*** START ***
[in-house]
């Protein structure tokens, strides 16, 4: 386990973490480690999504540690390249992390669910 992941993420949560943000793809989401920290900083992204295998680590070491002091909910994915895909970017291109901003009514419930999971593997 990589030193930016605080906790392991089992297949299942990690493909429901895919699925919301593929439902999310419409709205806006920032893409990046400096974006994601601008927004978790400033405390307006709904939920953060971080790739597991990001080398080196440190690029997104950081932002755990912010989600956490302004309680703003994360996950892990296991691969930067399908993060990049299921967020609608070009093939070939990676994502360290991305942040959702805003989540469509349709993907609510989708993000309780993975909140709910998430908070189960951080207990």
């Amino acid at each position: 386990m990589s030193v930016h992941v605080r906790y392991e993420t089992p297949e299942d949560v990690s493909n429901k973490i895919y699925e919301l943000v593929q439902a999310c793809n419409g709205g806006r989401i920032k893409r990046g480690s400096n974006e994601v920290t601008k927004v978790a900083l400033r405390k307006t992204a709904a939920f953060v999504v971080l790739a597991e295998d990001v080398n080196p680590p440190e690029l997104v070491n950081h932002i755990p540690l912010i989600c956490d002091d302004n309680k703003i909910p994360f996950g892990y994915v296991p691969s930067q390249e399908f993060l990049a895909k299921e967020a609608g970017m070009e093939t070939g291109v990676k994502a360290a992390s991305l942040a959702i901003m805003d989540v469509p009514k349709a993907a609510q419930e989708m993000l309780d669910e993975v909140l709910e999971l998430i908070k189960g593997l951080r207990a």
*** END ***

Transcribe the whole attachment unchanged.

[in-house]
């Protein structure tokens, strides 16, 4: 386990973490480690999504540690390249992390669910 992941993420949560943000793809989401920290900083992204295998680590070491002091909910994915895909970017291109901003009514419930999971593997 990589030193930016605080906790392991089992297949299942990690493909429901895919699925919301593929439902999310419409709205806006920032893409990046400096974006994601601008927004978790400033405390307006709904939920953060971080790739597991990001080398080196440190690029997104950081932002755990912010989600956490302004309680703003994360996950892990296991691969930067399908993060990049299921967020609608070009093939070939990676994502360290991305942040959702805003989540469509349709993907609510989708993000309780993975909140709910998430908070189960951080207990």
């Amino acid at each position: 386990m990589s030193v930016h992941v605080r906790y392991e993420t089992p297949e299942d949560v990690s493909n429901k973490i895919y699925e919301l943000v593929q439902a999310c793809n419409g709205g806006r989401i920032k893409r990046g480690s400096n974006e994601v920290t601008k927004v978790a900083l400033r405390k307006t992204a709904a939920f953060v999504v971080l790739a597991e295998d990001v080398n080196p680590p440190e690029l997104v070491n950081h932002i755990p540690l912010i989600c956490d002091d302004n309680k703003i909910p994360f996950g892990y994915v296991p691969s930067q390249e399908f993060l990049a895909k299921e967020a609608g970017m070009e093939t070939g291109v990676k994502a360290a992390s991305l942040a959702i901003m805003d989540v469509p009514k349709a993907a609510q419930e989708m993000l309780d669910e993975v909140l709910e999971l998430i908070k189960g593997l951080r207990a």